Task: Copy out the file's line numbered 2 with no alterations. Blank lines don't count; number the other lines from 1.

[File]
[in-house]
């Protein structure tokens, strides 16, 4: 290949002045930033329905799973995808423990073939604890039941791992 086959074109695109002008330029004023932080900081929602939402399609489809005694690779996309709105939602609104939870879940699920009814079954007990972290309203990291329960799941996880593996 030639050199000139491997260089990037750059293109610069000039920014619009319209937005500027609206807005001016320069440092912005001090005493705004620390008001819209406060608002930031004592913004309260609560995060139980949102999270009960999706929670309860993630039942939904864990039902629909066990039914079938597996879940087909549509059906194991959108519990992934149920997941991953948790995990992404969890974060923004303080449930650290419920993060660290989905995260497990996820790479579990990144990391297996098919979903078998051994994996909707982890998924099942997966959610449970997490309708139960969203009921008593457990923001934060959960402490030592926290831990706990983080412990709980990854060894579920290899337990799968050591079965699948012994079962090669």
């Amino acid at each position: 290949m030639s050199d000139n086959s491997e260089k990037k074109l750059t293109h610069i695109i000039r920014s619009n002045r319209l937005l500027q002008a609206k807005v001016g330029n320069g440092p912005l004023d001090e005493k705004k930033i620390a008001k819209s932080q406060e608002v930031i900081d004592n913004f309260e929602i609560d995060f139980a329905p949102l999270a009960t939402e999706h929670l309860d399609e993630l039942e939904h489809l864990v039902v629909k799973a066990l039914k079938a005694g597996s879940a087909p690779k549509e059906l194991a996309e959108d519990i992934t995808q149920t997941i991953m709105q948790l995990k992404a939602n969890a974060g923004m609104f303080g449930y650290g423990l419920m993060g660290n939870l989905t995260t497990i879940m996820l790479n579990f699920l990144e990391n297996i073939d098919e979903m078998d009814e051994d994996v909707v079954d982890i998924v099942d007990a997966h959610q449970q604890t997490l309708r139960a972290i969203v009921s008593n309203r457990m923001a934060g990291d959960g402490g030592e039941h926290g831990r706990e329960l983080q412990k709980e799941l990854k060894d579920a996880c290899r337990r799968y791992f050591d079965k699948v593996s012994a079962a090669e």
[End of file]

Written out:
């Protein structure tokens, strides 16, 4: 290949002045930033329905799973995808423990073939604890039941791992 086959074109695109002008330029004023932080900081929602939402399609489809005694690779996309709105939602609104939870879940699920009814079954007990972290309203990291329960799941996880593996 030639050199000139491997260089990037750059293109610069000039920014619009319209937005500027609206807005001016320069440092912005001090005493705004620390008001819209406060608002930031004592913004309260609560995060139980949102999270009960999706929670309860993630039942939904864990039902629909066990039914079938597996879940087909549509059906194991959108519990992934149920997941991953948790995990992404969890974060923004303080449930650290419920993060660290989905995260497990996820790479579990990144990391297996098919979903078998051994994996909707982890998924099942997966959610449970997490309708139960969203009921008593457990923001934060959960402490030592926290831990706990983080412990709980990854060894579920290899337990799968050591079965699948012994079962090669």